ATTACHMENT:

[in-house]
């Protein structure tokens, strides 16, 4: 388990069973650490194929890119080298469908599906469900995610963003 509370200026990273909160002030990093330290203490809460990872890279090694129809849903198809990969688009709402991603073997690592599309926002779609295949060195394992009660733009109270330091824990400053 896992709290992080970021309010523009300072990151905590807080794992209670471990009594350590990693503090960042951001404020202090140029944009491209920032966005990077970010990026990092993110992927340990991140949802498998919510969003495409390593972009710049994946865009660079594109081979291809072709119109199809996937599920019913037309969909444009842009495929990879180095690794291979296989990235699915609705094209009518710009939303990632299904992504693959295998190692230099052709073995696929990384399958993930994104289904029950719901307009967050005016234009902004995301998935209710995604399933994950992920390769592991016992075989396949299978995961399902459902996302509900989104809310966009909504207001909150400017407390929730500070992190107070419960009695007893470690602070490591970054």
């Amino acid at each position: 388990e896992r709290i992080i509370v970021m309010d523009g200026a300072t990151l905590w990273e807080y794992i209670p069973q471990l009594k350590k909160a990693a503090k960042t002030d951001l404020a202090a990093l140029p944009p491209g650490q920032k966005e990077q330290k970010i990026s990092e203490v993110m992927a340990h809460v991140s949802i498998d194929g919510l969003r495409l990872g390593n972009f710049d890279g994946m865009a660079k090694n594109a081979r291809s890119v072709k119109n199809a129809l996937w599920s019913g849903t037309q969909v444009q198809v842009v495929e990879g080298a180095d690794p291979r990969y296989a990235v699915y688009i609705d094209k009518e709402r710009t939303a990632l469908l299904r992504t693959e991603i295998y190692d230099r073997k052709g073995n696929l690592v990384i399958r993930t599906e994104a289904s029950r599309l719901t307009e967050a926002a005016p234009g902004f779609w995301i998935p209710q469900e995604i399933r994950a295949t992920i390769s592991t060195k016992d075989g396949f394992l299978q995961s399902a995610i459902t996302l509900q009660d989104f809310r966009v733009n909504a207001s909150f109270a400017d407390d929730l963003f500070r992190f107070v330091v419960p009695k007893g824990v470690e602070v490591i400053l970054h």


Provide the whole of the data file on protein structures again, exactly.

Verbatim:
[in-house]
């Protein structure tokens, strides 16, 4: 388990069973650490194929890119080298469908599906469900995610963003 509370200026990273909160002030990093330290203490809460990872890279090694129809849903198809990969688009709402991603073997690592599309926002779609295949060195394992009660733009109270330091824990400053 896992709290992080970021309010523009300072990151905590807080794992209670471990009594350590990693503090960042951001404020202090140029944009491209920032966005990077970010990026990092993110992927340990991140949802498998919510969003495409390593972009710049994946865009660079594109081979291809072709119109199809996937599920019913037309969909444009842009495929990879180095690794291979296989990235699915609705094209009518710009939303990632299904992504693959295998190692230099052709073995696929990384399958993930994104289904029950719901307009967050005016234009902004995301998935209710995604399933994950992920390769592991016992075989396949299978995961399902459902996302509900989104809310966009909504207001909150400017407390929730500070992190107070419960009695007893470690602070490591970054």
């Amino acid at each position: 388990e896992r709290i992080i509370v970021m309010d523009g200026a300072t990151l905590w990273e807080y794992i209670p069973q471990l009594k350590k909160a990693a503090k960042t002030d951001l404020a202090a990093l140029p944009p491209g650490q920032k966005e990077q330290k970010i990026s990092e203490v993110m992927a340990h809460v991140s949802i498998d194929g919510l969003r495409l990872g390593n972009f710049d890279g994946m865009a660079k090694n594109a081979r291809s890119v072709k119109n199809a129809l996937w599920s019913g849903t037309q969909v444009q198809v842009v495929e990879g080298a180095d690794p291979r990969y296989a990235v699915y688009i609705d094209k009518e709402r710009t939303a990632l469908l299904r992504t693959e991603i295998y190692d230099r073997k052709g073995n696929l690592v990384i399958r993930t599906e994104a289904s029950r599309l719901t307009e967050a926002a005016p234009g902004f779609w995301i998935p209710q469900e995604i399933r994950a295949t992920i390769s592991t060195k016992d075989g396949f394992l299978q995961s399902a995610i459902t996302l509900q009660d989104f809310r966009v733009n909504a207001s909150f109270a400017d407390d929730l963003f500070r992190f107070v330091v419960p009695k007893g824990v470690e602070v490591i400053l970054h």